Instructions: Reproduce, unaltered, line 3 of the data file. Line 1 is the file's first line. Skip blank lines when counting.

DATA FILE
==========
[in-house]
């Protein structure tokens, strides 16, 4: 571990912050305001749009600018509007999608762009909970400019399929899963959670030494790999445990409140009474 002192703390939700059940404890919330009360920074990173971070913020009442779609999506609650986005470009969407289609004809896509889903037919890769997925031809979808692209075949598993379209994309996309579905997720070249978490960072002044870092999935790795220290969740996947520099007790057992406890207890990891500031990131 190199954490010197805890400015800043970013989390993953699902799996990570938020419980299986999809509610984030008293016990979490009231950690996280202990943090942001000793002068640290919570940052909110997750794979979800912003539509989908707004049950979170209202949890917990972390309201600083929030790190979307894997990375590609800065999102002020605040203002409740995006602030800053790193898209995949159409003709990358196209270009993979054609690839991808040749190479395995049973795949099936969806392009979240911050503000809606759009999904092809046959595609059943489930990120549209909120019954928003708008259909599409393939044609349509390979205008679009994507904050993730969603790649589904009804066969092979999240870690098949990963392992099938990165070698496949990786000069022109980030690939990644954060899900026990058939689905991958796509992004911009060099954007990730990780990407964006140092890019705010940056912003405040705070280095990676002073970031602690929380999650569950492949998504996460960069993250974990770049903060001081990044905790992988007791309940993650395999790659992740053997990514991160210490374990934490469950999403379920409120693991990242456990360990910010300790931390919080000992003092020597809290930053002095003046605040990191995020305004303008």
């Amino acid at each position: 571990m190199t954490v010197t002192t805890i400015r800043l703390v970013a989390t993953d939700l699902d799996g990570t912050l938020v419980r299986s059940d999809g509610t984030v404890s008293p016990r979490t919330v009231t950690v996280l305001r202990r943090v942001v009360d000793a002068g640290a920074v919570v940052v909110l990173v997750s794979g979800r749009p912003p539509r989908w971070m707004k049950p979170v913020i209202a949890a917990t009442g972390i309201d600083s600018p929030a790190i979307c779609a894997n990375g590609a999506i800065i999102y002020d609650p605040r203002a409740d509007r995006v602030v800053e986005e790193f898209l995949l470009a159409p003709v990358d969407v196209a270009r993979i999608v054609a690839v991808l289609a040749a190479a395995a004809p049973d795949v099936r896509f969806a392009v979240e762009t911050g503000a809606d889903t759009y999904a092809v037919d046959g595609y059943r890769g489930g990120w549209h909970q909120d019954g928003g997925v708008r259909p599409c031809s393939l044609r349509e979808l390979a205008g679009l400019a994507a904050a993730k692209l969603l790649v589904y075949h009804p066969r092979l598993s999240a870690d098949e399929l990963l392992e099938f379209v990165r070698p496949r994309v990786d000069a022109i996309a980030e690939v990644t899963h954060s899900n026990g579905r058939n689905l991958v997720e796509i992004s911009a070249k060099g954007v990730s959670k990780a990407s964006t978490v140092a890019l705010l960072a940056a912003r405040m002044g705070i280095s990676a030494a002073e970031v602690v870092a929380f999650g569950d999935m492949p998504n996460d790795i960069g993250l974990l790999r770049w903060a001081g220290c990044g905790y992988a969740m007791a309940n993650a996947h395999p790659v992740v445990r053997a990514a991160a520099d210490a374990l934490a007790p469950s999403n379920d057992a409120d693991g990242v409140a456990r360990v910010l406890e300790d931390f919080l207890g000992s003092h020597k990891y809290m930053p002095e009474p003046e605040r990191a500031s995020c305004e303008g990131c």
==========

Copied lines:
């Amino acid at each position: 571990m190199t954490v010197t002192t805890i400015r800043l703390v970013a989390t993953d939700l699902d799996g990570t912050l938020v419980r299986s059940d999809g509610t984030v404890s008293p016990r979490t919330v009231t950690v996280l305001r202990r943090v942001v009360d000793a002068g640290a920074v919570v940052v909110l990173v997750s794979g979800r749009p912003p539509r989908w971070m707004k049950p979170v913020i209202a949890a917990t009442g972390i309201d600083s600018p929030a790190i979307c779609a894997n990375g590609a999506i800065i999102y002020d609650p605040r203002a409740d509007r995006v602030v800053e986005e790193f898209l995949l470009a159409p003709v990358d969407v196209a270009r993979i999608v054609a690839v991808l289609a040749a190479a395995a004809p049973d795949v099936r896509f969806a392009v979240e762009t911050g503000a809606d889903t759009y999904a092809v037919d046959g595609y059943r890769g489930g990120w549209h909970q909120d019954g928003g997925v708008r259909p599409c031809s393939l044609r349509e979808l390979a205008g679009l400019a994507a904050a993730k692209l969603l790649v589904y075949h009804p066969r092979l598993s999240a870690d098949e399929l990963l392992e099938f379209v990165r070698p496949r994309v990786d000069a022109i996309a980030e690939v990644t899963h954060s899900n026990g579905r058939n689905l991958v997720e796509i992004s911009a070249k060099g954007v990730s959670k990780a990407s964006t978490v140092a890019l705010l960072a940056a912003r405040m002044g705070i280095s990676a030494a002073e970031v602690v870092a929380f999650g569950d999935m492949p998504n996460d790795i960069g993250l974990l790999r770049w903060a001081g220290c990044g905790y992988a969740m007791a309940n993650a996947h395999p790659v992740v445990r053997a990514a991160a520099d210490a374990l934490a007790p469950s999403n379920d057992a409120d693991g990242v409140a456990r360990v910010l406890e300790d931390f919080l207890g000992s003092h020597k990891y809290m930053p002095e009474p003046e605040r990191a500031s995020c305004e303008g990131c």